Something like this...
3. Needlepoint. Years ago, a dear friend of mine's grandmother needlepointed new seats for her dining room chairs. I was enamored of the finished product. They were sturdy and beautiful and had the advantage of being exactly what she wanted in her dining room. I'm fascinated with the designs of William Morris and want to do something in that style for my chairs. It's a huge undertaking so my resolution is not to do them all but to find some designs I like and to start one. I'll be learning a new skill so I expect my first to be a bit wonky anyway. :)

The chair that started it all.

4. Finish upholstering stuff. I originally took the upholstery class because I didn't want to pay someone to recover a particular chair. I'm now working on chair number six. Sadly, I thought I was going to have all my upholstery completed by December 2011. Ha!! I took one semester off and I had one project that was a total bear and took an entire semester to finish. However, I have no space for new furniture so my goal is to finish what I've got left by the end of fall semester 2013.

I want a Kenyan Top Bar hive.

5. BEES! I've talked about getting bees for the last three years. I came close last year but waited to long and then it was too late to order the actual insects. I've decided on the type of hive I want so I just need to buy one and get the bees at the right time this spring. Fingers crossed that it actually happens in 2013.

I hope that 2013 brings all of you health, happiness, and success in whatever goal(s) you set for yourself. Just remember, don't make resolutions that make you feel sh**ty about yourself. Set goals that, when you reach them, allow you to celebrate how awesome you are.

Happy New Year, friends.

- Alex

Friday Finds: Film Petit

The supremely awesome Kristin at the Skirt as a Top blog is hosting a project called Film Petit that will blow your mind with its awesomeness. Here are the details taken directly from her blog:

  • every month or so, Jessica and i (plus a guest blogger) will sew an outfit (or outfits) for our kid (or kids) inspired by a movie we love. our next guest will be shannon from luvinthemommyhood!
  • please feel free to add any of your movie-inspired kid sewing to the film petit flickr group. if you sew along with our film petit choices, we’d love to see that too!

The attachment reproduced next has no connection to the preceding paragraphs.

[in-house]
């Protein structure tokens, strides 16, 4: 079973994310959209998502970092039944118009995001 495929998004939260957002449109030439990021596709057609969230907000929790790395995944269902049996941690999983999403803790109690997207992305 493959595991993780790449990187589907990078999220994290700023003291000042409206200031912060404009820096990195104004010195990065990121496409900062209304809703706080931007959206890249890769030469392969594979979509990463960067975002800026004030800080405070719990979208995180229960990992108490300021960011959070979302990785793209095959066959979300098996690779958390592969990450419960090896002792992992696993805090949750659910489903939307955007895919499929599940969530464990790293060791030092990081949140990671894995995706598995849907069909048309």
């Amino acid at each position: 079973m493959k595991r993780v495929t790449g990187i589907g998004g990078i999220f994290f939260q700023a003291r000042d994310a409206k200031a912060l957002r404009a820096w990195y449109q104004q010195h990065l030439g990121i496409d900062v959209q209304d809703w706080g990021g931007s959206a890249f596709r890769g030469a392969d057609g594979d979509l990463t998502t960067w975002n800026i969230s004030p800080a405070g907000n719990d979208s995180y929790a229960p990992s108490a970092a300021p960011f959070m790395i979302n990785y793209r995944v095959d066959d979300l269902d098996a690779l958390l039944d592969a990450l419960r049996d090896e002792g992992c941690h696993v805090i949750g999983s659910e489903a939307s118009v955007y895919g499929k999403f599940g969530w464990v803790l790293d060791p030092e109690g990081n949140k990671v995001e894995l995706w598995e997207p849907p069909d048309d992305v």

• this is a pretty relaxed series, really the only rule is to make outfits for kids based on films you love. if you have any questions, please let either of us know.

Words can't do it justice....check this out:

Moonrise Kingdom

Photo courtesy of Skirt as a Top

Life Aquatic with Steve Zissou

Photo courtesy of Skirt as a Top


Photo courtesy of Skirt as a Top

Fantastic Mr. Fox

Photo courtesy of Skirt as a Top


Who doesn't love a gal who has her daughter act like a murderous old lady???
Photo courtesy of Skirt as a Top
Um-hm...awesome. And you can play along if you want to, that's the best part. I'm wondering if my boys need to recreate the characters from Raging Bull?


Let the Making Begin! (tm)

Pillsbury has always encouraged consumers to "play" with their food. Sure, anyone can pop a can of crescent rolls and have flaky, buttery hot rolls for dinner but, really, where's the creativity in that?

From the Pillsbury Bake-Off to their current ad campaign (Let the Making Begin), the home of the dough-boy embraces its customers' creativity and even rewards it. And, boy let me tell you, it makes me feel horribly inadequate. LOL

The truth is, I've always liked Pillsbury's products exactly the way they are. I know what I'm getting with the Grand Biscuits or the Cinnamon Rolls (ummmmm.... cinnamon rolls). But recently, I stumbled on a recipe that needed to be made and I joined the ranks of the Pillsbury "makers".

See... I had this GIANT rib roast left over from Christmas and I needed to do something with the meat. One can only eat so many Philly cheesesteak sandwiches. So, as you do, I scoured the interwebs looking for something (anything) different to do with my leftovers. Pot pie recipes abound!

My actual, first-ever, rib roast. It was HUGE.